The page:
Off to Ride in the Yukon
Pete Roggeman, myself and Dan Barham will be boarding an Air North flight to Whitehorse in the next few days – to ride in the land of the midnight sun. Actually sundown right now is about 11:23 pm so we’ll get midnight dusk – but it won’t get any darker than that for the 5 days we’ll be north of 60 degrees lattitude.
After receiving an invitation from the the proprietors of Boréale Mountain Biking I had a few questions. I like to be prepared and Marsha and Sylvain generously offered up answers. The first query was about what sort of bike to bring and as expected Marsha suggested a 5 or 6″ travel bike that pedals well. We’ll have more answers when we return of course – along with photos from Dan Barham – so stay tuned for the whole story. For now here’s our preview.
Cam McRae – I’ve never ridden in the Yukon before. What kind of trails can we expect to encounter? Are there any technical sections? Mostly singletrack? Rolling hills or big climbs and descents? Rocky, muddy, sandy or…?
Boréale The trails around whitehorse are fast flowy singletrack, rolling hills and sandy/clay on one side of the valley and a little rockier on the other side of the valley. Yes there are technical sections.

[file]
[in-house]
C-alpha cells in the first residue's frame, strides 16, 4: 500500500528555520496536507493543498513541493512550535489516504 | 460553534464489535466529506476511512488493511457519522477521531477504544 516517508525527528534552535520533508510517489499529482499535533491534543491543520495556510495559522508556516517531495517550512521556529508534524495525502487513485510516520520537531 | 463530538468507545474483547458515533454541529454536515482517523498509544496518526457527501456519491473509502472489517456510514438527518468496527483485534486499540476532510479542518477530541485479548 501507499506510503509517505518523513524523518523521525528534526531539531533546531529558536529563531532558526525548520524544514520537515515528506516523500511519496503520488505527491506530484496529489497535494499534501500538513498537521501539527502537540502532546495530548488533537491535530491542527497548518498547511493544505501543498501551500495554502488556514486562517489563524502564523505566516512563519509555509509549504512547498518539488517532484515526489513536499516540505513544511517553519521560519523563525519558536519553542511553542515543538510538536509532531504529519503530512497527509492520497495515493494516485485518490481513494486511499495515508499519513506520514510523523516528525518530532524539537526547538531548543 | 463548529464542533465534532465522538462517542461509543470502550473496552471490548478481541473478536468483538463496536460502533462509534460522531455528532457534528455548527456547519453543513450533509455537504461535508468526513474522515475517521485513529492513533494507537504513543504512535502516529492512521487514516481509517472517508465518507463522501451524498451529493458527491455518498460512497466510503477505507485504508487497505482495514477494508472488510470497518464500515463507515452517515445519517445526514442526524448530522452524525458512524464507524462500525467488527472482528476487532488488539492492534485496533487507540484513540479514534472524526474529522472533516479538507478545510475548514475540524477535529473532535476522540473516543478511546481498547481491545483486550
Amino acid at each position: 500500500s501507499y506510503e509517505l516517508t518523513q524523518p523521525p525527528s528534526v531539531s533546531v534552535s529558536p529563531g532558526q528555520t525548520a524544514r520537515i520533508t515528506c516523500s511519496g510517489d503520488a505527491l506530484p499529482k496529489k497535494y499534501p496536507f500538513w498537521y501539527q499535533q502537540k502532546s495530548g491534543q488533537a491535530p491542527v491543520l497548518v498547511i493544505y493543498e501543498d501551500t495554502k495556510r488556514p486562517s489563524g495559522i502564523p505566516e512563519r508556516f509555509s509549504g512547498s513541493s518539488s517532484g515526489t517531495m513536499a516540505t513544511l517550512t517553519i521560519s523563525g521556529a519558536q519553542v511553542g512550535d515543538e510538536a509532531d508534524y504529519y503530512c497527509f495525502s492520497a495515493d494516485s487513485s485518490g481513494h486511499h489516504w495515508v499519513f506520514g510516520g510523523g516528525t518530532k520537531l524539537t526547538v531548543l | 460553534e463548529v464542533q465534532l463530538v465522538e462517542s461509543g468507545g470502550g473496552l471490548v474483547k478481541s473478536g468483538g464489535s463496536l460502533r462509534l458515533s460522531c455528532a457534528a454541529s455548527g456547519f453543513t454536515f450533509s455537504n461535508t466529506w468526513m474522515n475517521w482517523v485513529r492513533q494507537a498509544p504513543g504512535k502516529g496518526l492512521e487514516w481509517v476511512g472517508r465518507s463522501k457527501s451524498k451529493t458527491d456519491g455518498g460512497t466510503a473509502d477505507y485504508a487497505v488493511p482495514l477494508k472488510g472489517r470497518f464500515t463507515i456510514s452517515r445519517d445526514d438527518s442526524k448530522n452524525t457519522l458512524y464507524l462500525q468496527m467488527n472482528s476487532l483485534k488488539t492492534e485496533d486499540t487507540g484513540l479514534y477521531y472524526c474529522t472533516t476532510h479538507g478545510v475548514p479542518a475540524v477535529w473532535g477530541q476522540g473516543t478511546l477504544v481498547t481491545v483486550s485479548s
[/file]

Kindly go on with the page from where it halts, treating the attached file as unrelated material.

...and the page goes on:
The trails around Carcross are all singletrack, from intermediate to advanced terrain, big climbs (haha shuttle) and decent, rocky, man made obstacles. all trails built by a trail crew All the trails are very scenic. Mountain views everywhere.
CM – What tires do you recommend? Something that rolls fast or something with more grip? Are we going to be doing long days in the saddle?
Boréale For around Whitehorse a fast rolling tire is really good, I like the Schwalbe Racing Ralph For around Carcross something with a little more grip is ideal, I like the Schwalbe Nobby Nic. I mainly ride my Norco Fluid 1 with Nobby Nic tires all the time, it’s a good all around set up.
Yes we would be doing some long days in the saddle around Whitehorse and Carcross will be 99% downhill because we will be shuttling up